Tracking the Neolithic House in Europe

Part of the series One World Archaeology pp 151-181


Of Time and the House: the Early Neolithic Communities of the Paris Basin and Their Domestic Architecture

  • Penny BickleAffiliated withSchool of History, Archaeology and Religion, Cardiff University Email author 

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The first Neolithic architectures in the Paris Basin were the Danubian-style longhouses of the Linearbandkeramik (LBK) culture. These enormous structures were first built about 5100 cal BC in this region and would have dwarfed Mesolithic structures in both size and durability. This chapter focuses on the lifecycle of the longhouse structure, examining in turn what it meant to build, live with and then abandon this type of architecture. Adding a temporal dimension to the study of domestic buildings enlivens static house plans and assists in the investigation of how the house operated as a locus for social memory. The cyclical routines of the agricultural year are considered here alongside the more linear trajectories of community formation and dissolution, in which the longhouse was implicated. The two longhouse cultures found in the Paris Basin, the Rubané Récent du Bassin parisien (RRBP) and the Villeneuve-Saint-Germain (VSG), are compared in order to investigate issues of cultural transformation. It is concluded that building a longhouse was a commitment to the local community on the scale of the human life-time at least, while older houses left to decay in situ became a focus for recalling and connecting with the past.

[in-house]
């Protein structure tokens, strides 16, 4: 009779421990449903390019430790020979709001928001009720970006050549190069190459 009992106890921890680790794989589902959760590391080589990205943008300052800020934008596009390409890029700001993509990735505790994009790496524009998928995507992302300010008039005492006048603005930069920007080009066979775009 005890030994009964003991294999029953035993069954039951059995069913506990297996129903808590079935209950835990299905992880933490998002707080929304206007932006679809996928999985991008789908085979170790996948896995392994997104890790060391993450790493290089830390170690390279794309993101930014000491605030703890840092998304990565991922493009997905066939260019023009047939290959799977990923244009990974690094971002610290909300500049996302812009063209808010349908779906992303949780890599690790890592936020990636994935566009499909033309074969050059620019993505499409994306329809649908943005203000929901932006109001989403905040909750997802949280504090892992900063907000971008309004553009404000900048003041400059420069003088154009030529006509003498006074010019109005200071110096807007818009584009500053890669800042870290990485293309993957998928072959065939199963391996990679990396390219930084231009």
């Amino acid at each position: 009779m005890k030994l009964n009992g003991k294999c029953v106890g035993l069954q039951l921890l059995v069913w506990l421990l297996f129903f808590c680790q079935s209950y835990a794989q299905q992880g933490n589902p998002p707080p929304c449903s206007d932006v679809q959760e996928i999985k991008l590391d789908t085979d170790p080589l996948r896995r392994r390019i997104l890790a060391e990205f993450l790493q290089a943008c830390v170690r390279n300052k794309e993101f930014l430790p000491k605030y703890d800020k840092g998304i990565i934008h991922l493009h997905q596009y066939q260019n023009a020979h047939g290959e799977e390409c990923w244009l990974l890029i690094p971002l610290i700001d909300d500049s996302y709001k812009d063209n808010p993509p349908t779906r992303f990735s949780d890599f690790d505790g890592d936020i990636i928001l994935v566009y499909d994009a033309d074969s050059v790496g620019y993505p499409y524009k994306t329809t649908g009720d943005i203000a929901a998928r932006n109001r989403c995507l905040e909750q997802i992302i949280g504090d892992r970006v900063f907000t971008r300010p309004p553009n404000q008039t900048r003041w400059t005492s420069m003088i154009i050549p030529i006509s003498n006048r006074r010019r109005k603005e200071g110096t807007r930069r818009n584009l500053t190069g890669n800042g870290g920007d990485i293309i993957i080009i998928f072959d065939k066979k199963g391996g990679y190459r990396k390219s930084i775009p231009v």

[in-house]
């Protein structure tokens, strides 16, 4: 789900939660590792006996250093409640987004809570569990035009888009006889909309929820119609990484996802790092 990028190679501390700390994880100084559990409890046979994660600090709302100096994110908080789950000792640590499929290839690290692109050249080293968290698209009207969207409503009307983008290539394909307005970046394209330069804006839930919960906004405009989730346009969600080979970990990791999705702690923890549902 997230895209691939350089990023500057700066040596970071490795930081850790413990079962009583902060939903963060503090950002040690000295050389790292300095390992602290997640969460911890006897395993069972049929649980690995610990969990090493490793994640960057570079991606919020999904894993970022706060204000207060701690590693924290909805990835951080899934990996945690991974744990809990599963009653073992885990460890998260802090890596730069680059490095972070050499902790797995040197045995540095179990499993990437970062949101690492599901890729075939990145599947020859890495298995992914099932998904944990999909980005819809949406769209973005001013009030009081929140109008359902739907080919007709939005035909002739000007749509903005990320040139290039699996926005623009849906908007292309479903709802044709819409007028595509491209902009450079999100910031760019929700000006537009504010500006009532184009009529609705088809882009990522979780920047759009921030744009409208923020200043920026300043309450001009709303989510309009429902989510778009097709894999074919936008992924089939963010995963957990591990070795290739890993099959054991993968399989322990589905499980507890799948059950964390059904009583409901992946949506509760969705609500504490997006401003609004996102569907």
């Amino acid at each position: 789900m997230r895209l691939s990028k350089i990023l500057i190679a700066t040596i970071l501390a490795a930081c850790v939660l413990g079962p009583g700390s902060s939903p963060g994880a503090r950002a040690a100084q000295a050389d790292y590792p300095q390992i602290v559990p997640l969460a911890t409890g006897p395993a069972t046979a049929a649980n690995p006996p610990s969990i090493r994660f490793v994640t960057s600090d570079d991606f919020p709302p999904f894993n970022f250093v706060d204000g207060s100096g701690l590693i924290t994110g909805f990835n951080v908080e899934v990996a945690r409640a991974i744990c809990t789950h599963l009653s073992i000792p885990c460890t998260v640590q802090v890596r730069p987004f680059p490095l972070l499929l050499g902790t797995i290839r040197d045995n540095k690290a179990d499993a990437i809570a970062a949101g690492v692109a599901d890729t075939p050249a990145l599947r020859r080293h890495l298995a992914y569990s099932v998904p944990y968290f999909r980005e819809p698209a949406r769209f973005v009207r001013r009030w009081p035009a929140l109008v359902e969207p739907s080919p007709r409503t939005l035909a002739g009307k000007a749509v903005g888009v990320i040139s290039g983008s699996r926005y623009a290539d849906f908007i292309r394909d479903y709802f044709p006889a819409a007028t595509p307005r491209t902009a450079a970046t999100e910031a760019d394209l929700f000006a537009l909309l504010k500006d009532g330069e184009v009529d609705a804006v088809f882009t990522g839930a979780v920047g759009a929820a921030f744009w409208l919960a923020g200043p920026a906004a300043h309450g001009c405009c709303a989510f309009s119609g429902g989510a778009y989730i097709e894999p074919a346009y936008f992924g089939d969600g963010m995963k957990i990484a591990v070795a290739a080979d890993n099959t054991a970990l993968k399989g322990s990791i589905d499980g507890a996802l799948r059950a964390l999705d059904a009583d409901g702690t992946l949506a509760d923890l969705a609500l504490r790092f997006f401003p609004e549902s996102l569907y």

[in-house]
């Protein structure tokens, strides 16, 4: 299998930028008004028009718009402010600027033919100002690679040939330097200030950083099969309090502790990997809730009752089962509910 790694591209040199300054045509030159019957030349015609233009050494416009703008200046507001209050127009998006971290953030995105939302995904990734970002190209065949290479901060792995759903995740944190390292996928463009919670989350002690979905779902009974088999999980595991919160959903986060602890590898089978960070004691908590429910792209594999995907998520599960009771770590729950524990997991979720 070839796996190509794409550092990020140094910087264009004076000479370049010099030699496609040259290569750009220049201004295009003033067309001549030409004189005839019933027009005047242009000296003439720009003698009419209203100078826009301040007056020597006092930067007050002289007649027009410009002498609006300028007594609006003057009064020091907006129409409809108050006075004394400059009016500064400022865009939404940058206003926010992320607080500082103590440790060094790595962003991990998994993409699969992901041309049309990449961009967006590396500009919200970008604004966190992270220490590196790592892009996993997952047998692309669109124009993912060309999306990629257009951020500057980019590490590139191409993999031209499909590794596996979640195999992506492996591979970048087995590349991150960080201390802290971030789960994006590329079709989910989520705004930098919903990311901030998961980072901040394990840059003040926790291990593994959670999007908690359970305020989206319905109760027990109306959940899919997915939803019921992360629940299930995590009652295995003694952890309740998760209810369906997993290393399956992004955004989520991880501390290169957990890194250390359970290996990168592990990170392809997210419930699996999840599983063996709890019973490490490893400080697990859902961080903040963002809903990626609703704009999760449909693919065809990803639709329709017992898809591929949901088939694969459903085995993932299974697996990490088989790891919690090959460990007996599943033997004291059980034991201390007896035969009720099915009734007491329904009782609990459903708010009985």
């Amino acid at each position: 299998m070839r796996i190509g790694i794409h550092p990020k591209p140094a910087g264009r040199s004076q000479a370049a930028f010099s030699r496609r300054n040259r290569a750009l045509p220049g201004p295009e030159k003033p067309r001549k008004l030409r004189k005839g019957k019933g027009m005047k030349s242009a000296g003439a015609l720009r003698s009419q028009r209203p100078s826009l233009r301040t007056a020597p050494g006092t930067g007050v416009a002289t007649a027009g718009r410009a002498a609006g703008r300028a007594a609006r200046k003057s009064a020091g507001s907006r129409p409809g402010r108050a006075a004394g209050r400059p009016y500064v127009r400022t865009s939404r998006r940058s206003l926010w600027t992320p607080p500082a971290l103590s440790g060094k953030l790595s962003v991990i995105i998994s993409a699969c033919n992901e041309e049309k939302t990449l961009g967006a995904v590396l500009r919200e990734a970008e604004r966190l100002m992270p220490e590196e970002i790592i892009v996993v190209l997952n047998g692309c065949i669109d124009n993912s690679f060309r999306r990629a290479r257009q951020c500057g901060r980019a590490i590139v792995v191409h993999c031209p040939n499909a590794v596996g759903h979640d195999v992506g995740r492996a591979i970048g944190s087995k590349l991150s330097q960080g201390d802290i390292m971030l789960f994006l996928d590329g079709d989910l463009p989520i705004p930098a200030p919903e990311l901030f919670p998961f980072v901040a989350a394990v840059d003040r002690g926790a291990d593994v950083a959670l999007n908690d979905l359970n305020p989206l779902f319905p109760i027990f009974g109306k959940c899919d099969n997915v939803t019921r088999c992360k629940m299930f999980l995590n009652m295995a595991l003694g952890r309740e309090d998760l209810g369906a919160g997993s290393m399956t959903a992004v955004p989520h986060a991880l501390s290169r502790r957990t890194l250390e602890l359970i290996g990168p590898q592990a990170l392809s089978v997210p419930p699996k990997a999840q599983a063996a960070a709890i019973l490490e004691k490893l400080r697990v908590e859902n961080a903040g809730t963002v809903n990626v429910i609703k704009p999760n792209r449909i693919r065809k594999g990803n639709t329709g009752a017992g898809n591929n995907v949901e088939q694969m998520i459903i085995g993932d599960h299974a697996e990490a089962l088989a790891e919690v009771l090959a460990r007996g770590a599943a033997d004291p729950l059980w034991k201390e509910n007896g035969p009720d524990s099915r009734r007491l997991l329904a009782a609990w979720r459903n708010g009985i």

Linearbandkeramik (LBK) Villeneuve-Saint-Germain (VSG) Paris Basin Longhouse Lifecycle